Beijing Was So Polluted This Week, the Only Way to See the Sky Was on This LED Billboard

The city was temporarily shut down on Thursday as air quality deteriorated to hazardous levels.
(Photo: China Foto Press/Getty Images)
Jan 18, 2014· 1 MIN READ
A Bay Area native, Andri Antoniades has previously worked as a fashion industry journalist and a medical writer.

China's air pollution crisis continues unabated, this week hitting the city of Beijing, which sounded its first hazardous air quality warning of the new year—and the year has only just begun.

This tweet, circulated by CNN chief national security correspondent Jim Sciutto, pretty much sums it up.

The screen normally displays advertisements and wasn't intended as a stand-in for the real sky, according to Salon, but the choice of display in that moment was nonetheless ironic. It was also reminiscent of another in Hong Kong, which intentionally erected a fake sky when smog blanketed its buildings and harbor.

The Guardian reports that on Thursday, pollution levels in Beijing skyrocketed to more than 20 times the level considered unhealthy by the World Health Organization. Levels of fine particulate matter in the air, known as PM2.5, reached around 500 micrograms per cubic meter, which is thought to be the highest reading since January 2013.

City residents, in particular children and the elderly, were warned to stay inside, and with minimal visibility on the roads, four of Beijing's highways were temporarily closed.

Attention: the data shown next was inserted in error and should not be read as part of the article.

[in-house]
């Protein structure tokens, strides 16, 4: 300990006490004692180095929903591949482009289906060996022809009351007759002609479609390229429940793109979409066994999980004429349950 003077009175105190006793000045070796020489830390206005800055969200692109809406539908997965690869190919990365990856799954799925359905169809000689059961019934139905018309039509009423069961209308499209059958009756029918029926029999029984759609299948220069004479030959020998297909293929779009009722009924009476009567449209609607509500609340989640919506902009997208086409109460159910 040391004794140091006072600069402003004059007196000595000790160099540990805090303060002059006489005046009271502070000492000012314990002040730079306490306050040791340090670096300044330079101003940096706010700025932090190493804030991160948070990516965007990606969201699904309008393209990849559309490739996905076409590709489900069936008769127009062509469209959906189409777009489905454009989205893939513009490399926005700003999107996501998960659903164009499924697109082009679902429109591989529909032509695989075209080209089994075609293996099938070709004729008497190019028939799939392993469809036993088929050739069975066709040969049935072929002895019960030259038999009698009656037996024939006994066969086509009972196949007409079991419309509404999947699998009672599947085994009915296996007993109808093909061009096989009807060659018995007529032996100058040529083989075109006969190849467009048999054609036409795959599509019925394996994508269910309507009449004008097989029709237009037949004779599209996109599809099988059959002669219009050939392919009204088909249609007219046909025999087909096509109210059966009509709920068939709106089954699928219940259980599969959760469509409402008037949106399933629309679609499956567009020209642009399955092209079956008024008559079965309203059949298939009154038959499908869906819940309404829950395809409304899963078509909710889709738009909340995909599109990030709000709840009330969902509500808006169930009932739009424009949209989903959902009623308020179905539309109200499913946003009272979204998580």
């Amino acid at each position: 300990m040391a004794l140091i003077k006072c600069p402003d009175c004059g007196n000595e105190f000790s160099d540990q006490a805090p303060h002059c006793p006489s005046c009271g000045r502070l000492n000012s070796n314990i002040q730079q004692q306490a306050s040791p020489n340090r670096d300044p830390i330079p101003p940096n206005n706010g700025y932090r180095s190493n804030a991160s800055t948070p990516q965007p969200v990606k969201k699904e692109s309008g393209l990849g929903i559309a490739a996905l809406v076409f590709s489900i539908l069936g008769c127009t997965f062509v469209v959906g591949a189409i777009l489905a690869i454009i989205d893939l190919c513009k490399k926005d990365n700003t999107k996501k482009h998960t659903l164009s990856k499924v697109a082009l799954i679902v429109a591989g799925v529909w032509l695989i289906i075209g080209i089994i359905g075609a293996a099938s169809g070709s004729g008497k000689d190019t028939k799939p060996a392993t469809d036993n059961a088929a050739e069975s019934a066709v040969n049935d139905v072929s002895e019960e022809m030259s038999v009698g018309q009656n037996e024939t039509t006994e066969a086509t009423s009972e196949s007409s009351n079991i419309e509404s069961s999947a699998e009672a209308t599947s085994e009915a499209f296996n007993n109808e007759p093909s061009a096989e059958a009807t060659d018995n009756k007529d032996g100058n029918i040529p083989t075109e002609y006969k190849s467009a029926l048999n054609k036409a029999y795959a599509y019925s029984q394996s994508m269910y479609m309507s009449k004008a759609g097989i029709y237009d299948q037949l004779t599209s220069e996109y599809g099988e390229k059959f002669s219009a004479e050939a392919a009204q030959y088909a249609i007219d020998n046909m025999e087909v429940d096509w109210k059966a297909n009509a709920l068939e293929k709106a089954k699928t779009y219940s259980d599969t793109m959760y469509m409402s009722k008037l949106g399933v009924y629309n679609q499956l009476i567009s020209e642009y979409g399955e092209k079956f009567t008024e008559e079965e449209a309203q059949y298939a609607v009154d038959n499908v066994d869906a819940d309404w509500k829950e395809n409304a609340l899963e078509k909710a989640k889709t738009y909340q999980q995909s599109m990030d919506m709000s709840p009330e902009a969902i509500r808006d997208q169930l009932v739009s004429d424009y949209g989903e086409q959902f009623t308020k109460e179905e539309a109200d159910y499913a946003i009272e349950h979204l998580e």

Temporary shutdowns like Beijing's are becoming a frequent occurrence throughout China, prompting designers to find innovative ways to clean the country's air.

Inventor Daan Roosegaarde has successfully tested a smog-sucking vacuum cleaner, which he hopes to have installed in a Beijing city park later this year.

British artist Matt Hope also created a prototype of what he calls a Breathing Bicycle that pumps filtered air into the rider's face mask. And Lightfog Creative and Design Company, a firm based in Thailand, has created a concept for a bicycle that pours clean air into the atmosphere as it's being pedaled. If it works in practice, the company's hope is that it can have far-reaching implications for pollution-choked countries throughout Asia, including China.

Still, those designs address air quality on an individual scale, not a national one. Until dramatic and sweeping reforms are enacted, China's urban residents will have to live with days where the only way to see the sky is by viewing it on a billboard.